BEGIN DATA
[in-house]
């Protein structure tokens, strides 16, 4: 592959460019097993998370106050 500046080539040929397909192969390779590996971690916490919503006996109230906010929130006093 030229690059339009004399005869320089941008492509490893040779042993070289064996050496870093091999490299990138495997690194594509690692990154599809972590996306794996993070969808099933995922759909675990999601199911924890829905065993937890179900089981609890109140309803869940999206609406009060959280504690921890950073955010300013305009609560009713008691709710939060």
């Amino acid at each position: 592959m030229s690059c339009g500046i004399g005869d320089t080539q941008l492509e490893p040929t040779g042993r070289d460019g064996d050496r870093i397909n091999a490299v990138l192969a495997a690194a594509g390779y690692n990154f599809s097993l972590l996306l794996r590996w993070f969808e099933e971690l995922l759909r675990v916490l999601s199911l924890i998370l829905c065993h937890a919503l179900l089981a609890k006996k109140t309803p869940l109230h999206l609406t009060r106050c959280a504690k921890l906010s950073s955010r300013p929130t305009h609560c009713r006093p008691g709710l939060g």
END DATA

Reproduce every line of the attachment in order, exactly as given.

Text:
[in-house]
């Protein structure tokens, strides 16, 4: 592959460019097993998370106050 500046080539040929397909192969390779590996971690916490919503006996109230906010929130006093 030229690059339009004399005869320089941008492509490893040779042993070289064996050496870093091999490299990138495997690194594509690692990154599809972590996306794996993070969808099933995922759909675990999601199911924890829905065993937890179900089981609890109140309803869940999206609406009060959280504690921890950073955010300013305009609560009713008691709710939060």
């Amino acid at each position: 592959m030229s690059c339009g500046i004399g005869d320089t080539q941008l492509e490893p040929t040779g042993r070289d460019g064996d050496r870093i397909n091999a490299v990138l192969a495997a690194a594509g390779y690692n990154f599809s097993l972590l996306l794996r590996w993070f969808e099933e971690l995922l759909r675990v916490l999601s199911l924890i998370l829905c065993h937890a919503l179900l089981a609890k006996k109140t309803p869940l109230h999206l609406t009060r106050c959280a504690k921890l906010s950073s955010r300013p929130t305009h609560c009713r006093p008691g709710l939060g």